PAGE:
Photo: AP
Olmert. Against early primaries
Photo: AP
Photo: AP
Livni. Working to move up primaries
Photo: AP
Mofaz. A marionette?
Photo: Gil Yohanan

Defense battle: Olmert to try and play for time

Washington visit to give prime minister a timeout from political commotion for several days. In coming days, Olmert expected to reject calls for early primaries, let Livni and Mofaz quarrel among themselves

Prime Minister Ehud Olmert will leave for the United States on Monday, on the backdrop of his political survival battle. After mocking his opponents at a Kadima faction meeting Sunday, he will try and play for time in the coming weeks, allowing his rivals to fight each other instead of him.


A source close to Olmert told Ynet on Sunday night, "We will work to thwart early primary elections in Kadima. Our goal now is to restore peace and quiet in Kadima, prepare for (American businessman Morris) Talansky's cross-examination and bring back sanity to the party.


"The prime minister is not interested in primaries, but in the meantime he will not intervene with what is happening in the party and will not disrupt the dynamics created over the past few days.


Sources in Kadima noted that Olmert still has one opportunity to change the atmosphere created in the public and in the media following Talansky's pre-trial deposition.


"If he fails in the cross-examination, it's over," said a senior Kadima official. "And if it's over for him, it's crystal clear that after he leaves, no one will take him into account. A lot depends on this cross-examination."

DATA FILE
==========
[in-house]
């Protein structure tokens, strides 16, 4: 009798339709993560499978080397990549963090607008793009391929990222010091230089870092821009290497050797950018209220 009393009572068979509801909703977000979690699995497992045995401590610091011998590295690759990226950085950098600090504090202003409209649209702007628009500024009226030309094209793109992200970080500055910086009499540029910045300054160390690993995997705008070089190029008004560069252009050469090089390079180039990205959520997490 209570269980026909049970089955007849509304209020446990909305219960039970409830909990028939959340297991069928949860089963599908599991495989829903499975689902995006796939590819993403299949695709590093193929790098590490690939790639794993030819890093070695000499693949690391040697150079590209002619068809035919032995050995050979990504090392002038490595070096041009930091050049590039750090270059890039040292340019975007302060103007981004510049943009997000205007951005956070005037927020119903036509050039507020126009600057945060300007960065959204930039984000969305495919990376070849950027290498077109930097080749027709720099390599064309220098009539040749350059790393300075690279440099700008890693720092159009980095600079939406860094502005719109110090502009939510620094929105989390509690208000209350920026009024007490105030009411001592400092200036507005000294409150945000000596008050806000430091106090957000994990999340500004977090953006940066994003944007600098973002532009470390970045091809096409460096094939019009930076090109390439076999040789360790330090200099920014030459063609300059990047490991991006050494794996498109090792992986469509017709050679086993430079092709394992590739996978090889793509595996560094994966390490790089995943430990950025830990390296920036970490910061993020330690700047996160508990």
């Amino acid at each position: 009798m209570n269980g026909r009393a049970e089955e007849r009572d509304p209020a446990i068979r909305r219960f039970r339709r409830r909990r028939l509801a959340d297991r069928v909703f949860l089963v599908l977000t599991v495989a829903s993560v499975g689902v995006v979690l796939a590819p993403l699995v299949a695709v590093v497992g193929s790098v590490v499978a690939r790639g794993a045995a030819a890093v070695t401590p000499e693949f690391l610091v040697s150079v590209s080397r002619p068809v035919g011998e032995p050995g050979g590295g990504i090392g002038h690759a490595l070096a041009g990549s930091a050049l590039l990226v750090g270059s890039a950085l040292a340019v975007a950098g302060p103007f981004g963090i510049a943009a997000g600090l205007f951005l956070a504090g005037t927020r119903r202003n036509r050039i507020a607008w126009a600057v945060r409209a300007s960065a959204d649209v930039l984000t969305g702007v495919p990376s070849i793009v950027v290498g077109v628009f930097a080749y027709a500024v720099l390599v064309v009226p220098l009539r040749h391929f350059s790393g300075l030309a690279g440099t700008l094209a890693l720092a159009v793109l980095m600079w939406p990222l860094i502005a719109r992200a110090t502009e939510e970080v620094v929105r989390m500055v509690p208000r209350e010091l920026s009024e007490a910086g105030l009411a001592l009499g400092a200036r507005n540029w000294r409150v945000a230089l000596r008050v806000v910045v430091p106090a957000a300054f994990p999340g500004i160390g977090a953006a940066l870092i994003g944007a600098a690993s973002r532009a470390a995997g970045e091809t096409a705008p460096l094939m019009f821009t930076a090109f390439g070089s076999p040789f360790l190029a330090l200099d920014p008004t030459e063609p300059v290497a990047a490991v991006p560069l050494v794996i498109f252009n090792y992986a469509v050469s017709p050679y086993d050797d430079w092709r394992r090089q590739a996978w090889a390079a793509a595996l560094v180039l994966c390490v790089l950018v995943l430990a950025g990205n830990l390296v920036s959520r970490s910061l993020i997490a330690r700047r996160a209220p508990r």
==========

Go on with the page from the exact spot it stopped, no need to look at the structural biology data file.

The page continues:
Aides to the prime minister noted that for the time being, Olmert has no plans to interfere in the dialogue taking place in his party over the primaries question, and he plans to let Foreign Minister Tzipi Livni and the other Knesset members deal with the issue undisturbed.


They clarified that Olmert has no plans to lead a move for general elections in November.


Mofaz: Barak, Livni interested in gaining power

The prime minister's associates criticized Labor Chairman Ehud Barak, saying he is being used as a plaything by strategic advisor Reuven Adler. "Adler wants to take revenge on Olmert, and is using Barak and Livni for that goal. He pushed Barak to make statements and rattle the system, but Barak is beginning to understand that he made a mistake."


Transportation Minister Shaul Mofaz reiterated his criticism of Barak, saying that "because of his problems in the Labor Party, he tried to interfere with what is happening in Kadima, but he failed. He did the wrong thing by trying to dictate timetables to us. Tzipi Livni also made a mistake, and I hope she doesn’t repeat it."


Mofaz noted that "Barak and Livni are Reuven Adler's marionettes, and they are ready to play this role because they are interested in gaining power."


The transportation minister is interested in holding primaries at the beginning of September, but is also interested in "giving the prime minister time to prove his innocence."


Sources in Kadima who have reviewed the party's statute, say that the chances for primaries regardless of general elections are extremely low. The statute virtually prevents the possibility of ousting the party chairman, as a lesson from Benjamin Netanyahu's failed attempt to depose former Prime Minister Ariel Sharon from the position of Likud chairman after the disengagement.


In other words, while his rival quarrel among themselves, smearing each other and certain they will decide on the timetables, this will probably not happen. It appears that Kadima's activists like the strategy taken by the prime minister, and on Tuesday they plan to hold a rally to express their support for him.


פרסום ראשון: 06.02.08, 07:38
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